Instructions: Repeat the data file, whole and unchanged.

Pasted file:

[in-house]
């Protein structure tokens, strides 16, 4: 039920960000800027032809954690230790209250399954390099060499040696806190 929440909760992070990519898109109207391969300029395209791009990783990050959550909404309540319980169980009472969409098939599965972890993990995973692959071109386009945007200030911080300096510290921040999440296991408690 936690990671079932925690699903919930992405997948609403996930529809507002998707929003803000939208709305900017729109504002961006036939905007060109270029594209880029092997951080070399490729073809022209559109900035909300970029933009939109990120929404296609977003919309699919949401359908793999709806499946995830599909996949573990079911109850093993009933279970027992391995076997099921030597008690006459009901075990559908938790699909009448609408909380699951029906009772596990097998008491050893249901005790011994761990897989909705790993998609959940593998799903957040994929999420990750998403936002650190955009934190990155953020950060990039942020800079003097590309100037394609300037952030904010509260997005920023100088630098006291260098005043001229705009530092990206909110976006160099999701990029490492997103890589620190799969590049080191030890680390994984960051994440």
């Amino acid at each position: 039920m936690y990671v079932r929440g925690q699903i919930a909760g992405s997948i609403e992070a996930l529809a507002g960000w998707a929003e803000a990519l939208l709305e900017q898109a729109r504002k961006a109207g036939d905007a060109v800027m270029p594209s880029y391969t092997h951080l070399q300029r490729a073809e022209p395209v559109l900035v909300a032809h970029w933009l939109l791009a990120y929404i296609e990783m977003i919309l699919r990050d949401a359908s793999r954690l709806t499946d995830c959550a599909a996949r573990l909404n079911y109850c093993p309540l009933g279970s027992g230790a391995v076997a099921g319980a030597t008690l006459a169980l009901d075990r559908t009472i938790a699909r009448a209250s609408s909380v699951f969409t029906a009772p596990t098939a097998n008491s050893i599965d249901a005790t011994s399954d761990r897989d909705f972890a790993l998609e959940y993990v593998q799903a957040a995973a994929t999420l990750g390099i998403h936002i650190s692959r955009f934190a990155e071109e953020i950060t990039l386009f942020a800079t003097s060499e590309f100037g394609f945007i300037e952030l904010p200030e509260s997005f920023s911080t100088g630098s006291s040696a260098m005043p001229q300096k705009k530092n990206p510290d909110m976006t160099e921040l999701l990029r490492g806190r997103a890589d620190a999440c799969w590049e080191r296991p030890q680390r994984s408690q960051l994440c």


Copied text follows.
[in-house]
């Protein structure tokens, strides 16, 4: 039920960000800027032809954690230790209250399954390099060499040696806190 929440909760992070990519898109109207391969300029395209791009990783990050959550909404309540319980169980009472969409098939599965972890993990995973692959071109386009945007200030911080300096510290921040999440296991408690 936690990671079932925690699903919930992405997948609403996930529809507002998707929003803000939208709305900017729109504002961006036939905007060109270029594209880029092997951080070399490729073809022209559109900035909300970029933009939109990120929404296609977003919309699919949401359908793999709806499946995830599909996949573990079911109850093993009933279970027992391995076997099921030597008690006459009901075990559908938790699909009448609408909380699951029906009772596990097998008491050893249901005790011994761990897989909705790993998609959940593998799903957040994929999420990750998403936002650190955009934190990155953020950060990039942020800079003097590309100037394609300037952030904010509260997005920023100088630098006291260098005043001229705009530092990206909110976006160099999701990029490492997103890589620190799969590049080191030890680390994984960051994440």
């Amino acid at each position: 039920m936690y990671v079932r929440g925690q699903i919930a909760g992405s997948i609403e992070a996930l529809a507002g960000w998707a929003e803000a990519l939208l709305e900017q898109a729109r504002k961006a109207g036939d905007a060109v800027m270029p594209s880029y391969t092997h951080l070399q300029r490729a073809e022209p395209v559109l900035v909300a032809h970029w933009l939109l791009a990120y929404i296609e990783m977003i919309l699919r990050d949401a359908s793999r954690l709806t499946d995830c959550a599909a996949r573990l909404n079911y109850c093993p309540l009933g279970s027992g230790a391995v076997a099921g319980a030597t008690l006459a169980l009901d075990r559908t009472i938790a699909r009448a209250s609408s909380v699951f969409t029906a009772p596990t098939a097998n008491s050893i599965d249901a005790t011994s399954d761990r897989d909705f972890a790993l998609e959940y993990v593998q799903a957040a995973a994929t999420l990750g390099i998403h936002i650190s692959r955009f934190a990155e071109e953020i950060t990039l386009f942020a800079t003097s060499e590309f100037g394609f945007i300037e952030l904010p200030e509260s997005f920023s911080t100088g630098s006291s040696a260098m005043p001229q300096k705009k530092n990206p510290d909110m976006t160099e921040l999701l990029r490492g806190r997103a890589d620190a999440c799969w590049e080191r296991p030890q680390r994984s408690q960051l994440c």